When thinking of B2B payments, one might very well picture an antiquated back office, paperwork piled high to the ceiling and a phone ringing off the hook with vendors demanding to know where their cheques have got to.
Yet increasingly, savvy businesses are shaking off this image and are looking beyond paper to advancements that bring the back office into the twenty-first century. Trends poised to transform B2B payments include: Straight-through processing, cross-border and real-time payments, E-Invoicing, cloud-based automation and the potential of APIs, multi-bank networks, and virtual accounts. And for those not ready to give up their paper-based ways just yet, mobile capture and digitisation of cheques, too. All these technologies can ultimately improve working capital, boost security and reduce inefficiencies/friction in procure to pay and supply chain processes.
However, it’s easy to see why FinTechs have largely stayed away from B2B in favour of B2C. While going to market with an end consumer in mind is relatively straightforward, accessing key decision-makers of a corporate is far more challenging and time-consuming, particularly without pre-established Treasury relationships. The incumbents, through the blood, sweat and tears of many a corporate RFP process have, over the years, established those key relationships to build up trust and awareness. FinTechs are often in no position to knock on the boardroom door.
In addition, unlike the consumer journey, the decision-making process to implement a new technology is lengthy and complicated. There are often legacy systems to consider and additional costs associated with implementation, along with varying and sometimes conflicting needs of multiple stakeholders across departments. What works for the CFO does not necessarily resonate with the CPO or Head of Accounts Payable, and vice versa.
We often hear about the “consumerisation” of technology, that the interaction we have with technology in our personal lives will radically transform the professional expectations we have of technology in the workplace. Of course, there’s no denying the attraction of a mobile capability, user-friendly interface and a lot more convenience. However, let’s not kid ourselves that, given the risk and cost associated with overhauling or even enhancing a payments infrastructure, a better user experience alone is going to cut it. If the offering does not improve the working capital/bottom line of the company, and does not sufficiently improve supply chain relationships and efficiencies, it’s going to be a non-starter for any commercial decision-maker.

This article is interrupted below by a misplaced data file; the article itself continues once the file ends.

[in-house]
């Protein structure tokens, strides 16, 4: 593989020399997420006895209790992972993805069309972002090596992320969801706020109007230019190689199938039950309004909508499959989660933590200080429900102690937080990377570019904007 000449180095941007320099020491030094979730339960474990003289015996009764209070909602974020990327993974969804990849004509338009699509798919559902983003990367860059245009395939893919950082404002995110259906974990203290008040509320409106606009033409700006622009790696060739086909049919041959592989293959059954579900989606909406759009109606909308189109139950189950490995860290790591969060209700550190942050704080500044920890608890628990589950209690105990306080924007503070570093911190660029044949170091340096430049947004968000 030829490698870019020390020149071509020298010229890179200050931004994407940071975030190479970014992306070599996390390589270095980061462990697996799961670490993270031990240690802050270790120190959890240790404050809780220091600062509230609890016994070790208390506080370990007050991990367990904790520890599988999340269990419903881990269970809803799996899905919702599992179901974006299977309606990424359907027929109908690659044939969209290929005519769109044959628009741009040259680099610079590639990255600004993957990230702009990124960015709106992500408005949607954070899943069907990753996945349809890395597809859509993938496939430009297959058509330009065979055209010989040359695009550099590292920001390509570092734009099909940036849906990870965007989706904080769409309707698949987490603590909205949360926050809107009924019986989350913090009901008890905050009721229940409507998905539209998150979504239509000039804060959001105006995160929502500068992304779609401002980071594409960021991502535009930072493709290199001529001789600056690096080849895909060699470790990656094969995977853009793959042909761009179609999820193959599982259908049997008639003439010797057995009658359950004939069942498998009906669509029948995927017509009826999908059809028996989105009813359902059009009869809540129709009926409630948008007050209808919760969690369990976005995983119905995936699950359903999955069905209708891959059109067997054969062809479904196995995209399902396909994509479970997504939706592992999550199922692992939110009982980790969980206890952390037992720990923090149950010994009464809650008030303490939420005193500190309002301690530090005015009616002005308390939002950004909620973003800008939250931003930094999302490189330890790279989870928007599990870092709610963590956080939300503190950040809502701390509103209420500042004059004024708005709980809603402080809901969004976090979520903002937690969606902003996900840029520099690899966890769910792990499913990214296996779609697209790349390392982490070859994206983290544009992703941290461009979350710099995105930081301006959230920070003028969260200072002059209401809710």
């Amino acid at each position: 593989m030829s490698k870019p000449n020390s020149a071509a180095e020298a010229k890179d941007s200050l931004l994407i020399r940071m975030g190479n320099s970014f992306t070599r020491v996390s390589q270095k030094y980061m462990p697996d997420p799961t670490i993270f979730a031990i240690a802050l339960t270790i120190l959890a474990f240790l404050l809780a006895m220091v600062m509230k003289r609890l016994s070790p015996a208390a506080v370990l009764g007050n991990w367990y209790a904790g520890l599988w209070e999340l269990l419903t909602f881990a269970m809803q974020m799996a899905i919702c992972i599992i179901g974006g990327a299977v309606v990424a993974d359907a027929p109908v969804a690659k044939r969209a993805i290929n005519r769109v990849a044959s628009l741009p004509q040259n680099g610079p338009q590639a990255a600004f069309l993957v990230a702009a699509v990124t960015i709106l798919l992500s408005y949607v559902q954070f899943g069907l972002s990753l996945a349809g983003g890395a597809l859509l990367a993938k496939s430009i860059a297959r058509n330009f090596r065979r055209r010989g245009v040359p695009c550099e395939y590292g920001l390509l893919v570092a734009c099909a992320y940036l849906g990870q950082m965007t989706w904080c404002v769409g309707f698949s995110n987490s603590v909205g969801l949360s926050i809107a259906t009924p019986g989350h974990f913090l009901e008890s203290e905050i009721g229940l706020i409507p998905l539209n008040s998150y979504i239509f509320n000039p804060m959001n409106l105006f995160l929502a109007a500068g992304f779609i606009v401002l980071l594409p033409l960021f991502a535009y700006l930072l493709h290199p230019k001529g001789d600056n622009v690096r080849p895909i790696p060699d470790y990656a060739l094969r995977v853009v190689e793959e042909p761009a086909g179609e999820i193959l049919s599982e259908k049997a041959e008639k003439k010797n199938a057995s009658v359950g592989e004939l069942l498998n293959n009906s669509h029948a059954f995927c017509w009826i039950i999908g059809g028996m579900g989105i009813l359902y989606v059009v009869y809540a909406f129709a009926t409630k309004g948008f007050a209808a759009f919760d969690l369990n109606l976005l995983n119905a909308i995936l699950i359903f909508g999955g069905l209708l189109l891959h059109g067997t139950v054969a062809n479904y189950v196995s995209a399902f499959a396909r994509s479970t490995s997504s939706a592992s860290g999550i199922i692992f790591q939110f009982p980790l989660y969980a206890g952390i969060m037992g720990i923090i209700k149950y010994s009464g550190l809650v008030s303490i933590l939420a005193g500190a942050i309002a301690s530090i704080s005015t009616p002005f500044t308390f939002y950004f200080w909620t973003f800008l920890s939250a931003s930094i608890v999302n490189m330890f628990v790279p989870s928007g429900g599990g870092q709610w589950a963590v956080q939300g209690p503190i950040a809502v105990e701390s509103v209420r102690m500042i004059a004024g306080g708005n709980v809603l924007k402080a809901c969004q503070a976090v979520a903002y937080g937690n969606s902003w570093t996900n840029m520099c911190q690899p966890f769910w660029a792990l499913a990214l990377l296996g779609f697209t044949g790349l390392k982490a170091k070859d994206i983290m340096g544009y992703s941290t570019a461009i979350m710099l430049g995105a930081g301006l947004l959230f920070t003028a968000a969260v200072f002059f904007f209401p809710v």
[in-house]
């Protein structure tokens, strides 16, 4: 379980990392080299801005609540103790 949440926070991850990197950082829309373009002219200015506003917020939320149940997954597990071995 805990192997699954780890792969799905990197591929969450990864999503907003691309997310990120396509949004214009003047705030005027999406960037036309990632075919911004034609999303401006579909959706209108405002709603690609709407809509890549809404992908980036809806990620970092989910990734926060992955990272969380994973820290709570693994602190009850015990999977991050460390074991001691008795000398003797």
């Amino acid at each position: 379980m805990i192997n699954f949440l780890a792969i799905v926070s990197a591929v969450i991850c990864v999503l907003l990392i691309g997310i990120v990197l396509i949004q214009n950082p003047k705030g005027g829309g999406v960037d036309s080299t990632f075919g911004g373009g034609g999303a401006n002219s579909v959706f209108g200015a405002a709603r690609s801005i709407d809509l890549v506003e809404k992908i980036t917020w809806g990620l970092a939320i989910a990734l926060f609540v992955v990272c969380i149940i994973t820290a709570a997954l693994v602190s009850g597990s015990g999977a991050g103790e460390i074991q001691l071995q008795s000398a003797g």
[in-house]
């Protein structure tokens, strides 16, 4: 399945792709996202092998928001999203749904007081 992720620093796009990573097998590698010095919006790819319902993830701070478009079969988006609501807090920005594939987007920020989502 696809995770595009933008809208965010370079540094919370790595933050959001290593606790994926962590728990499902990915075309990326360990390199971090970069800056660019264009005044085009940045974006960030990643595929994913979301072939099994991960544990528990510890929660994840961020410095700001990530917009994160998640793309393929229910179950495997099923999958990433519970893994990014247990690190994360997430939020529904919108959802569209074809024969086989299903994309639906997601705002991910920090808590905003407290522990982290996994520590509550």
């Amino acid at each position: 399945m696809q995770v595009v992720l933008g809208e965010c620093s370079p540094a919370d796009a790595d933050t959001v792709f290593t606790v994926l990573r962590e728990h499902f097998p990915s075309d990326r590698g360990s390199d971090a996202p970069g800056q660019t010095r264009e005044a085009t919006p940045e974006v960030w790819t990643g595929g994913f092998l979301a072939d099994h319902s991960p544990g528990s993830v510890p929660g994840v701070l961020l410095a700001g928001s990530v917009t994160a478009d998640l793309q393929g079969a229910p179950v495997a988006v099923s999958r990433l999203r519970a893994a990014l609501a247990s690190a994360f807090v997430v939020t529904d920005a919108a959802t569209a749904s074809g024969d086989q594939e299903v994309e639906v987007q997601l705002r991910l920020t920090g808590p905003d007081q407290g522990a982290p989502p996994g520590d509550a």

Yet despite the greater complexity to access and convince decision-makers, the reward is potentially huge moving forward and less tapped than the consumer side. For instance, it is estimated that by 2020, global B2B e-commerce revenues will be double those of B2C.
Collaboration: Key considerations for FinTechs and Incumbents
FinTechs looking to get a piece of the pie may struggle if they don’t collaborate with incumbents. Partnering with an incumbent may help solve some of the challenges FinTechs face in accessing and serving commercial clients, which include: a lack of proven track record, limited global reach to serve multinational operations, a relatively superficial understanding of financial services and a blinkered view of wider customer needs beyond the particular pain point they are trying to solve.
Incumbents suffer less from these limitations, yet often struggle to keep up with the fast-paced changes in technology that commercial customers are (or at least should be) calling out for; reputation comes at a cost and investments in compliance and core functions are necessarily prioritised over innovation. The FinTech’s fixation with using technology to improve one part of the value-chain, while a limitation in some respects, enables the incumbent to give those customer needs the proper attention they deserve.
Given these relative strengths and weaknesses, collaboration will be key moving forward. Yet if not done right, there are a number of pitfalls. Cultural misalignment can lead to frustration on both sides; there should be mutual tolerance around the expectations of pace and risk appetites. The incumbent must be firmly committed to innovation and be willing to treat the FinTech as a partner, not a technology vendor, if the collaboration is to be truly effective. In addition, serious consideration needs to be given to what extent the FinTech and incumbent’s offering are complimentary versus competing and the scope of the partnership clearly defined from the outset to ensure mutual benefit.
A further word of warning; for commercial customers who want to be bank-agnostic, FinTechs need to be able to maintain the customer relationship if the incumbent’s Treasury relationship gets swapped out. Riding coattails is a good way to get a foot in the door, yet can also be a fast ticket out of there if you don’t know when to hop off. Likewise, incumbents need to leverage the FinTech relationship to differentiate their Treasury offering and increase their own stickiness, without risking their account should the partnership fail.
The viability of different partnership models and focus areas for collaborative efforts also varies according to in-market local conditions. Regulatory environment, payment trends, differences across segments and industries and attitudes to innovation all impact the ways in which FinTechs and incumbents do and should work together in different regions.
In upcoming posts, we’ll be looking at the specific opportunities and pitfalls of FinTech – incumbent collaboration in the commercial payments space in Asia, the Americas and Europe.